Wait a minute… I thought running was supposed to reduce your stress.?.?. Well, it has served that purpose for me for years. But while training for my 4th Boston Marathon, something went awry. I knew I was running for a great cause (Breast Cancer Research). I knew I could physically tackle the 26.2 miles because I had previous success doing so. But this time, something was off. Every run felt sluggish. I struggled to get through the simplest of routes. Long runs seemed next to impossible. I was over thinking it. I was in trouble, considering it was only a couple of months into my training. Needless to say, that was a tough season… from start to finish.
I dreaded that Marathon day because I had no idea what my mind would tell my body when it got hard… when I started thinking of all the tough training runs I had… when my calves got tight… when I started anticipated Heart Break Hill. I must say, it was single handedly, the worst run I’ve ever had. I sometimes think a marathon is 60% training and 40% mental. I scored a D on both that year. I completed the run, but I physically felt awful, my time was the slowest ever and I left thinking… “I’m never doing this again!” I was so in my head. I read a Runner’s Blog post entitled, “When Running Breaks Your Heart.” I was like, yes–girl, yes! My heart was broken.
Running and I did not have a good relationship following that experience. In fact, I did not run for a solid 6 months. As much as I kind of wanted to (because it’s what I did nearly everyday for years), my mind and my body told me differently. But eventually, I laced up again with one single goal: Find the joy of running. Once I realized I wasn’t the first novice marathoner to experience this, I had a pretty specific approach to my next wave of runs.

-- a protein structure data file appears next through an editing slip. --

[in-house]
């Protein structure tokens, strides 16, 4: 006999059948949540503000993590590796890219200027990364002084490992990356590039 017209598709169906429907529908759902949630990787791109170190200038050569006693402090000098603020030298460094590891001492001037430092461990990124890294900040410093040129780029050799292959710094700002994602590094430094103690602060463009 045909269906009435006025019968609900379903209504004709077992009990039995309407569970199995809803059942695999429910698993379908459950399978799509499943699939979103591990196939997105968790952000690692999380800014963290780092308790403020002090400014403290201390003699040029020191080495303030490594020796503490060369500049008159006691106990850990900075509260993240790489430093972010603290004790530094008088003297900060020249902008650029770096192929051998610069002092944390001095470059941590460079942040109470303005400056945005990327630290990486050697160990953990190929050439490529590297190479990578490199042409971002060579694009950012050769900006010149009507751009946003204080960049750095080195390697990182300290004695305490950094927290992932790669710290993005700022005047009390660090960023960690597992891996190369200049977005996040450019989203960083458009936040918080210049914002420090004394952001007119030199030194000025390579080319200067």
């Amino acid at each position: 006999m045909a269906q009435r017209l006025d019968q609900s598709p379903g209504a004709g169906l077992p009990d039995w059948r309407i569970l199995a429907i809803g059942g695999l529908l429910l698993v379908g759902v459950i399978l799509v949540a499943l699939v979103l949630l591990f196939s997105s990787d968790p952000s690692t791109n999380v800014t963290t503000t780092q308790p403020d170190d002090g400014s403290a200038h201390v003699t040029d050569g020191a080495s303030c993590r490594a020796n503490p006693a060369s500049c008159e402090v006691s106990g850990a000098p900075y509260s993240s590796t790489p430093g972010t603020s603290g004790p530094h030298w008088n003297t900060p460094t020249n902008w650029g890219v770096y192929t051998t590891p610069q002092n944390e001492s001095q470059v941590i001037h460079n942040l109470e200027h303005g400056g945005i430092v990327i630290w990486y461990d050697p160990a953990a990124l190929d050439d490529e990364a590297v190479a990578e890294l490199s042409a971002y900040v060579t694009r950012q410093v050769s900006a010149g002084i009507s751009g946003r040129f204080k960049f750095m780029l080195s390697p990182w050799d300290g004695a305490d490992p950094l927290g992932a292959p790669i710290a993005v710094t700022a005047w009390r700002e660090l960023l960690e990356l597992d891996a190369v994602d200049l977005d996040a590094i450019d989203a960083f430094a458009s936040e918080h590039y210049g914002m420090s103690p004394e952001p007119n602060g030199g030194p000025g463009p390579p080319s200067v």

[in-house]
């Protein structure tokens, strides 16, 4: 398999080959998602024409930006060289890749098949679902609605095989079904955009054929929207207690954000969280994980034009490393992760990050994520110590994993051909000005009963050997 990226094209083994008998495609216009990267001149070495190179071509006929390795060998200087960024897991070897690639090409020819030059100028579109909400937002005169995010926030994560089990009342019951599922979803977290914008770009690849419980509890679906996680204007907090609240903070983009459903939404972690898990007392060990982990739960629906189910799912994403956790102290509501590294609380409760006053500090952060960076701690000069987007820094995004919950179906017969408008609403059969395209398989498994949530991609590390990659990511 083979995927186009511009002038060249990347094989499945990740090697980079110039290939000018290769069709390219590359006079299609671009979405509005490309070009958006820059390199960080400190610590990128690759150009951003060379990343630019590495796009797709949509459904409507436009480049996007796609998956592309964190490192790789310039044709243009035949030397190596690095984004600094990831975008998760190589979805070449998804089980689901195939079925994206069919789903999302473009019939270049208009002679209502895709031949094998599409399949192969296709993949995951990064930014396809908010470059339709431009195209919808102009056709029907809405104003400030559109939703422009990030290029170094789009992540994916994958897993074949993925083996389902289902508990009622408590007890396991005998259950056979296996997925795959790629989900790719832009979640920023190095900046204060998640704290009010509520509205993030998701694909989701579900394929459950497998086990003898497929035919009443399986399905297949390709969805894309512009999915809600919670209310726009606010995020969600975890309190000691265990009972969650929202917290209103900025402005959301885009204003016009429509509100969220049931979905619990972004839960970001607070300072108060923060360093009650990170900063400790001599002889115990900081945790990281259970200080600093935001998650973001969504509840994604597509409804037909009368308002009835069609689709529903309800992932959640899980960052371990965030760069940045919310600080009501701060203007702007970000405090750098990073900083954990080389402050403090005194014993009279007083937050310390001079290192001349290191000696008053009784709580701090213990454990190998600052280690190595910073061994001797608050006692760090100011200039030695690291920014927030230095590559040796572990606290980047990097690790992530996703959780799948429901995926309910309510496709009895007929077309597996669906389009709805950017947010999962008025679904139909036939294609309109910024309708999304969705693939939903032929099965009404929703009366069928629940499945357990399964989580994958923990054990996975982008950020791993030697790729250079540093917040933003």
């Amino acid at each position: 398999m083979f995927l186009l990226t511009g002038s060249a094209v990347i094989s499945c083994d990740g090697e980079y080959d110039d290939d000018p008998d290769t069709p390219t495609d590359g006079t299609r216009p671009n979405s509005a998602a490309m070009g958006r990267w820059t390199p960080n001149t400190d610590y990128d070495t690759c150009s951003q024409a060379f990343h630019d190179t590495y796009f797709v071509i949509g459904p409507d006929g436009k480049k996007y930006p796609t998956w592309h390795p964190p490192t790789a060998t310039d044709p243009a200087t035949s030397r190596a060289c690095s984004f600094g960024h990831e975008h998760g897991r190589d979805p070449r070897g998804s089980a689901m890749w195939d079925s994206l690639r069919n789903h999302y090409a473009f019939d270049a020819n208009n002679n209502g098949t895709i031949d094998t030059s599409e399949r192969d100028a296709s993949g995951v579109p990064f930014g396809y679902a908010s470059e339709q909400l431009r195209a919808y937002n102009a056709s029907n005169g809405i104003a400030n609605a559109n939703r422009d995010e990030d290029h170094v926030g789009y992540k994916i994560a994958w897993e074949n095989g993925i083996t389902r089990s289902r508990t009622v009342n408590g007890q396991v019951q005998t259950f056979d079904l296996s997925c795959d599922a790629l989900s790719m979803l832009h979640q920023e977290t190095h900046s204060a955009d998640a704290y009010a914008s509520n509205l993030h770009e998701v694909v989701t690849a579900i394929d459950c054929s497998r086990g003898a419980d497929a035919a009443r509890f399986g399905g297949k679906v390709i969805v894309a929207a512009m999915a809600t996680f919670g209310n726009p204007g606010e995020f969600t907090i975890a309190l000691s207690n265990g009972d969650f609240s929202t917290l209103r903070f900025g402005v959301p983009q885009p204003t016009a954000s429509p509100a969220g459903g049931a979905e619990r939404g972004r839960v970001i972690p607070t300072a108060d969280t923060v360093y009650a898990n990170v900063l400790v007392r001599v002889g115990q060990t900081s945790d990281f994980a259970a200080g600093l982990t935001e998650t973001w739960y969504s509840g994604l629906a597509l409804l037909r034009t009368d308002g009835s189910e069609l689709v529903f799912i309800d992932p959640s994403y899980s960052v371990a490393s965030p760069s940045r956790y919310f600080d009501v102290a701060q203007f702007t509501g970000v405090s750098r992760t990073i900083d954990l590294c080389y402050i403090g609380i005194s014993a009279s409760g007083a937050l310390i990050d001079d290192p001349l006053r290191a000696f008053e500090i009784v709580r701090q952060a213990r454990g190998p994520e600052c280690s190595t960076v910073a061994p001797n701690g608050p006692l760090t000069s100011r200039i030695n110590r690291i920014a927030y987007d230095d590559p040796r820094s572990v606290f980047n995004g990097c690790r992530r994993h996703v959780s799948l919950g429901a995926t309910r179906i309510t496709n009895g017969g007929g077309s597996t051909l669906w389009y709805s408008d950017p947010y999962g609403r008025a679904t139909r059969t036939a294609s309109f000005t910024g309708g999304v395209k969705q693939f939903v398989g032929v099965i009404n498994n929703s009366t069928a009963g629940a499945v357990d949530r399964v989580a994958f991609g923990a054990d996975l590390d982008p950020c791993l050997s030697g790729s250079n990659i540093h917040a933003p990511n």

*Leave The Garmin at Home: I had become that person who tracked every mile…compared every run…analyzed where I slowed down and why. And get this… I’m not even that fast or serious of a runner. So, I started leaving the Garmin at home and simply running a comfortable pace and distance.
*Listen to Your Body: Sometimes you’re just not feeling it. And that’s okay. There have been days, I’ve driven to my running location…run about 12 steps…stopped…walked back to my car…and drove home. During the stressful times of running, I would force it. Those runs put me in the front seat of the struggle bus. So, if I wasn’t physically feeling it, I didn’t force it.
*Fight the Mind Game: The flip side of the above is knowing when to fight the mind games. When you physically feel great, but those negative thoughts creep in…you know it’s not your body–it’s your mind. I gained control of when I was going to play along with the game and when I wasn’t.
*Switch It Up: Change up your running locations. Find places that give you something new and beautiful to see. That gives you a different scenery to focus on. Before you know it, the run is over.
My race days aren’t over, but for now I’m no longer running toward the goal of the next race…but rather the goal of finding the joy. And it’s working!